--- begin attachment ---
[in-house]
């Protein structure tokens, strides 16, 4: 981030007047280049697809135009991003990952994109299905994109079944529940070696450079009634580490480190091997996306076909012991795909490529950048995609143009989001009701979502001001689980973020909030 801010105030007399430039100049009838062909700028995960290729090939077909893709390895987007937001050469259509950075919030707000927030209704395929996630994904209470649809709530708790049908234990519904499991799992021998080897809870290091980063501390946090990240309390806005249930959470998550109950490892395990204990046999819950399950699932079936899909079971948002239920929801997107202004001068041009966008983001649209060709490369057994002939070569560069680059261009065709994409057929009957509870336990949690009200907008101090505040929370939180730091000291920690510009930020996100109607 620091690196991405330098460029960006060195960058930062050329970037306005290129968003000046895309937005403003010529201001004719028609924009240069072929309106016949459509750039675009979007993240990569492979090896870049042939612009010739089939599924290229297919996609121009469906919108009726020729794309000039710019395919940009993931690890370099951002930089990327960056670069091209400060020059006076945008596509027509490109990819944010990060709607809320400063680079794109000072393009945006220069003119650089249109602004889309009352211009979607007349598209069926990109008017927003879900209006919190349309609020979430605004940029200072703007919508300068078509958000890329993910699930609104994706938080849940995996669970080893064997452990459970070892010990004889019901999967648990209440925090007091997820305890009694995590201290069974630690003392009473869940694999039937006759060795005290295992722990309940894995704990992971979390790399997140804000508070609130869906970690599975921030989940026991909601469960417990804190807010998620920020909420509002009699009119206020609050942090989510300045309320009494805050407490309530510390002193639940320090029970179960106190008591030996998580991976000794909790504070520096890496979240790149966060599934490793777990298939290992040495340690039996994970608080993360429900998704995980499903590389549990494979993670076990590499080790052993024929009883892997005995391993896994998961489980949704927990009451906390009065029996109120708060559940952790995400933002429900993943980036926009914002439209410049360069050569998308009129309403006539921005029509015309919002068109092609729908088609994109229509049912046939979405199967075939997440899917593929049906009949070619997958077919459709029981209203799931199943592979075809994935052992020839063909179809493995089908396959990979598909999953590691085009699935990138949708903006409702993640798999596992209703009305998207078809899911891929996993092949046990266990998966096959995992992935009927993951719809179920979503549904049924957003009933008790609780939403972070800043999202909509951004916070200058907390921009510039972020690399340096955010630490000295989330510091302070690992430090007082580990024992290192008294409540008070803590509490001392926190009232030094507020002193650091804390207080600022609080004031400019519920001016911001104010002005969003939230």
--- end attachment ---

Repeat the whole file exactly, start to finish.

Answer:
[in-house]
């Protein structure tokens, strides 16, 4: 981030007047280049697809135009991003990952994109299905994109079944529940070696450079009634580490480190091997996306076909012991795909490529950048995609143009989001009701979502001001689980973020909030 801010105030007399430039100049009838062909700028995960290729090939077909893709390895987007937001050469259509950075919030707000927030209704395929996630994904209470649809709530708790049908234990519904499991799992021998080897809870290091980063501390946090990240309390806005249930959470998550109950490892395990204990046999819950399950699932079936899909079971948002239920929801997107202004001068041009966008983001649209060709490369057994002939070569560069680059261009065709994409057929009957509870336990949690009200907008101090505040929370939180730091000291920690510009930020996100109607 620091690196991405330098460029960006060195960058930062050329970037306005290129968003000046895309937005403003010529201001004719028609924009240069072929309106016949459509750039675009979007993240990569492979090896870049042939612009010739089939599924290229297919996609121009469906919108009726020729794309000039710019395919940009993931690890370099951002930089990327960056670069091209400060020059006076945008596509027509490109990819944010990060709607809320400063680079794109000072393009945006220069003119650089249109602004889309009352211009979607007349598209069926990109008017927003879900209006919190349309609020979430605004940029200072703007919508300068078509958000890329993910699930609104994706938080849940995996669970080893064997452990459970070892010990004889019901999967648990209440925090007091997820305890009694995590201290069974630690003392009473869940694999039937006759060795005290295992722990309940894995704990992971979390790399997140804000508070609130869906970690599975921030989940026991909601469960417990804190807010998620920020909420509002009699009119206020609050942090989510300045309320009494805050407490309530510390002193639940320090029970179960106190008591030996998580991976000794909790504070520096890496979240790149966060599934490793777990298939290992040495340690039996994970608080993360429900998704995980499903590389549990494979993670076990590499080790052993024929009883892997005995391993896994998961489980949704927990009451906390009065029996109120708060559940952790995400933002429900993943980036926009914002439209410049360069050569998308009129309403006539921005029509015309919002068109092609729908088609994109229509049912046939979405199967075939997440899917593929049906009949070619997958077919459709029981209203799931199943592979075809994935052992020839063909179809493995089908396959990979598909999953590691085009699935990138949708903006409702993640798999596992209703009305998207078809899911891929996993092949046990266990998966096959995992992935009927993951719809179920979503549904049924957003009933008790609780939403972070800043999202909509951004916070200058907390921009510039972020690399340096955010630490000295989330510091302070690992430090007082580990024992290192008294409540008070803590509490001392926190009232030094507020002193650091804390207080600022609080004031400019519920001016911001104010002005969003939230």